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Criminal Law
South Texas College of Law Houston
Baird, Charles

Study Materials
Criminal Law
Judge Baird

Chapter 1 – Introduction
· The model Penal Code – May 1962 –common law needed revision to comprehensively address criminal matters
o It addresses more general matters – more than just definition of particular criminal offenses
o It carefully defines all matters covered – definitions rather than presumptions
o Created crime categories – three felonies and two misdemeanors
o COMMON LAW felonies are those offenses punishable by total forfeiture of land goods or both (murder, manslaughter, sodomy, rape, mayhem, robbery, arson, burglary, and larceny)
o Added criminal intent – mens rea
Penal code was structured to provide: FAIR WARNING and many other things (deterrence, uniformity, etc.)
· Revisions of Federal Criminal Law
o RULE OF LENITY – language must be clear when defining criminal acts, if not, the court resolves any ambiguity in favor of defendant, when there is no legislative intent present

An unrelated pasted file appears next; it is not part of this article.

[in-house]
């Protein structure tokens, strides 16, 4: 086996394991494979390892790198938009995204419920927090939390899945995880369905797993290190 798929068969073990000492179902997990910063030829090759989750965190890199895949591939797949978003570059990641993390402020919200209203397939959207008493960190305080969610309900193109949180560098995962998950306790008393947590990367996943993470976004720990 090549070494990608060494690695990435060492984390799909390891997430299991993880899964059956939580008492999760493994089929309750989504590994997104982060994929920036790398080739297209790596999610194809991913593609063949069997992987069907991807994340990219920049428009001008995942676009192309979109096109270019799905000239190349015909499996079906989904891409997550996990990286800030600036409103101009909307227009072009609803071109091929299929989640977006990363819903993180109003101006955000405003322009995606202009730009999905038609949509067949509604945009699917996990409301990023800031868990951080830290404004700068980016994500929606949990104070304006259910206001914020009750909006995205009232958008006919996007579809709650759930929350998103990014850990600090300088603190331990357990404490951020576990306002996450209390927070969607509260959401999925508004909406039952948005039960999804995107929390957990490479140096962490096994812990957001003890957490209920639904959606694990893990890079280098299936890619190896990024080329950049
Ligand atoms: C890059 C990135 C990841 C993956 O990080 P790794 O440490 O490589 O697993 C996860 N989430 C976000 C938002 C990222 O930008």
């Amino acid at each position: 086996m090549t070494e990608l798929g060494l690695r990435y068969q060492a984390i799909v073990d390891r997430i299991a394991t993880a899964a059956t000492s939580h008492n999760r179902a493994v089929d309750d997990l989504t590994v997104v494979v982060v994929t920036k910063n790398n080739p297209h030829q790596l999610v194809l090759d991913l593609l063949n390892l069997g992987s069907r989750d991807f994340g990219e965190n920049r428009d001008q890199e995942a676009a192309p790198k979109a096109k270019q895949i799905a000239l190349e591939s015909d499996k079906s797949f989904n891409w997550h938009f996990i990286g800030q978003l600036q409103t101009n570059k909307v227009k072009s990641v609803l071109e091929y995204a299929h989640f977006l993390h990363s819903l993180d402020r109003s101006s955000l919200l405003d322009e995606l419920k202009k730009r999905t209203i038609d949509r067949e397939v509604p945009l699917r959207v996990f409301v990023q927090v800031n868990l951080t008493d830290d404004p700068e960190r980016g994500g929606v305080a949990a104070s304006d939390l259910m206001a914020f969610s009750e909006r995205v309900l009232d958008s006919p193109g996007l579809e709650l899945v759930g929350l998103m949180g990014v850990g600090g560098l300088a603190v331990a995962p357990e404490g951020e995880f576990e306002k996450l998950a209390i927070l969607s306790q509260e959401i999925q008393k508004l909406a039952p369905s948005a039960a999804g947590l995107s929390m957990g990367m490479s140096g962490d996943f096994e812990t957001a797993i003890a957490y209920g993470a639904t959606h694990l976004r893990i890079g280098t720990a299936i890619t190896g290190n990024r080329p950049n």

Sentencing Provisions of Modern Criminal Codes
· Sentencing Reform Act of 1984 – 18 U.S.C.A. – changed sentencing procedures for federal criminal cases












· Two basic approaches to sentencing:
o The legislature categorizes the crime and the sentence is determined by this categorization – saves time and is more equal to all being sentenced
o Individualization of sentences that are handed out taking in all of the characteristics of the crime and of the offender – the severity of the penalty should depend on the blameworthiness of the offender
· Indeterminate Sentencing Movement
o Created by the parole system which set out to “sentence” offenders regarding their conduct in jail and their recidivism rate – rehabilitation
In Texas we try to address: Rehabilitate, Deter the activity, Retribution (punishment for punishment’s sake)
o Judges can take into account their history, severity of this crime, and use minimum and maximum recommended sentences to apply a sentence that is appropriate
o Offenders can receive parole on good time credit